11 November 2007

#16 Making Wikis Work

I have used blogs and wikis for some while now and have marvelled at how effective they have become in just about every aspect of life from sharing best recipes on Epicurious, capturing the contemporary world's knowledge in Wikipedia, sharing travel tips at Intelligent Travel and of course sharing information with other librarians and information brokers at FreePint. "Sharing" is the operative word! Many started as online magazines or newsletters. They built mailing lists of their subscribers and then started to open up forums for those members to interact - presto! a wiki is born.

What is it that makes wikis thrive or wither away? The work involved in making a wiki work, from what I have observed, is not unlike a major advertising campaign. You have to carefully target your wiki to those who are most likely to use it, provide an environment that will encourage them to spend time there and contribute to it, give reasons to return (often), and because time is finite, compete successfully against (or with) other competitor wikis and blogs. In a brief survey of "making wikis work" via Google, the results I found focused mainly on business, organisations, and education applications. Focusing results on library wikis was not as successful as I had expected. I suspect the time needed to effectively monitor entries hasn't been factored into many library work roles as yet. And many of us are too busy working on the "next best thing" to evaluate what has gone before. This might be a useful assignment for library students looking for a thesis subject. It would certainly be an aid to librarians in the field.

Libraries have done many of these things for their patrons - booklists, discussion groups, library newsletters. In the latest issue of Library Journal an article by Neal Wyatt: 2.0 for Readers shows ways of distributing the tasks of readers advising among readers as well as librarians through the use of wikis. This is happening on on many book-focused websites, not the least being on LibraryThing.

Princeton PL's Book Lovers Summer Reading wiki FAQ page made for some very useful reading with policy and procedure details and raffle ideas for attracting reviewers. It's a very attractive and legible site, too. I noticed that the use of wikis has ceased since they now encourage readers to post their reviews directly on the library catalogue. I wonder how effective that has been. It's not possible to see how much reviewing is done on the catalogue as there isn't an index to books with attached reviews. One of the things I like about both blogs and wikis is that you can readily see what other contributors are writing. Speaking for myself, some people may find adding to a "conversation" more comfortable than putting up a stand-alone review.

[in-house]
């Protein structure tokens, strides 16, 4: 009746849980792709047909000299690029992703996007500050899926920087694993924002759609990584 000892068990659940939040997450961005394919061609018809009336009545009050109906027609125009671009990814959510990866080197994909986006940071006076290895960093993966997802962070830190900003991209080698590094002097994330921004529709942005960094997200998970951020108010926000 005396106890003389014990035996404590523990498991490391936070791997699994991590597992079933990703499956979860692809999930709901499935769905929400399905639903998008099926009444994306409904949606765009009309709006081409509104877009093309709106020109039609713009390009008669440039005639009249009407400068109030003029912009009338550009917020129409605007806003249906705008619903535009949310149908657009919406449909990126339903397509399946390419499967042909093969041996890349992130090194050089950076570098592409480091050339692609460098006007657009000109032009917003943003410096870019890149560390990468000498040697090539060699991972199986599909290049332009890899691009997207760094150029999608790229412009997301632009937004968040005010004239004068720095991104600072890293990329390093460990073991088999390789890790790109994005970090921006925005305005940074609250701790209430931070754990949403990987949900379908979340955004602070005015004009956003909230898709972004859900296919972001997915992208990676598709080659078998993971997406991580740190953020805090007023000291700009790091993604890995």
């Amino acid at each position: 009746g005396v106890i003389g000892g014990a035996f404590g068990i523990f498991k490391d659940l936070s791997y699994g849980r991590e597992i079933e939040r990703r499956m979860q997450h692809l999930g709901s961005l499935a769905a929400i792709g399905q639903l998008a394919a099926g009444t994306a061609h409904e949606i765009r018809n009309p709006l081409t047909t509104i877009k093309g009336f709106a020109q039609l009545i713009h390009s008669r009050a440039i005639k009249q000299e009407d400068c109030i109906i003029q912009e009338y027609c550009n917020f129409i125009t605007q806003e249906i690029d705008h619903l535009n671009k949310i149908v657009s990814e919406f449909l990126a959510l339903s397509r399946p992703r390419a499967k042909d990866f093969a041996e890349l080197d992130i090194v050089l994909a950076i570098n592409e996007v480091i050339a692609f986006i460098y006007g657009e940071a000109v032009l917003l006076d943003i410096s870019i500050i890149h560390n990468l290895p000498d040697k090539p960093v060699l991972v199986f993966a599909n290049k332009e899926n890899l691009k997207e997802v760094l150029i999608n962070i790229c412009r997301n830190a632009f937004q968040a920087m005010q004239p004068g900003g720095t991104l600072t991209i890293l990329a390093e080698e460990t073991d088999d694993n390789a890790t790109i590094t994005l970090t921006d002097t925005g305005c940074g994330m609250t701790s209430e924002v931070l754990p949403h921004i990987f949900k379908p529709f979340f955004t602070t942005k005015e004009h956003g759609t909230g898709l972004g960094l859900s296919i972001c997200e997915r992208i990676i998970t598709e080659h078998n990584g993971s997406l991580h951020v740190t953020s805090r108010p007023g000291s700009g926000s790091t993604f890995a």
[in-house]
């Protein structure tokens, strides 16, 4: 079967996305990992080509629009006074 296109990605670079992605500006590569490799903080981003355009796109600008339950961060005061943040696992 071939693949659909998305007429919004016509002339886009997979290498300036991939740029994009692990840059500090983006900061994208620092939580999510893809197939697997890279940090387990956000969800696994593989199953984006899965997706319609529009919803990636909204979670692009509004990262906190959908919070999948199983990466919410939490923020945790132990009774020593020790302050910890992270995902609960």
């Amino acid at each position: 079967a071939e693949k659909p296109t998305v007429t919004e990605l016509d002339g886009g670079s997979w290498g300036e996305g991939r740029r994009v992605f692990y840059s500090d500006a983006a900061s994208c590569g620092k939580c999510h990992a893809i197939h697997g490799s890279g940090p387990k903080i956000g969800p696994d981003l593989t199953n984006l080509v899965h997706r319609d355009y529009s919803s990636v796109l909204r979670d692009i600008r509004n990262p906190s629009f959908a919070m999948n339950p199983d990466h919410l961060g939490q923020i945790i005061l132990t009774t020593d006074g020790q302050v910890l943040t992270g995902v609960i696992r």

Internal wikis for library staff look like being a great way to share information, collaborate on projects, even do the work of meetings that are so difficult to organise. Much is made of the idea that they can reduce the use of email, but that remains to be seen! (Wasn't the same thing said about the "paperless office"?)

I was very excited by Meredith Farkas' (previously mentioned on this blog) Library Success wiki when I first visited it about a year ago. The Readers Advisory section of it has really blossomed since then. I will continue to watch developments with great interest.

The LibraryOutreach wiki has a "sandbox" to give people offline practice in posting to the wiki. What a great idea! And the Library Instruction wiki, with its subtitle "...stop recreating the wheel...", is definitely a bookmarkable resource.

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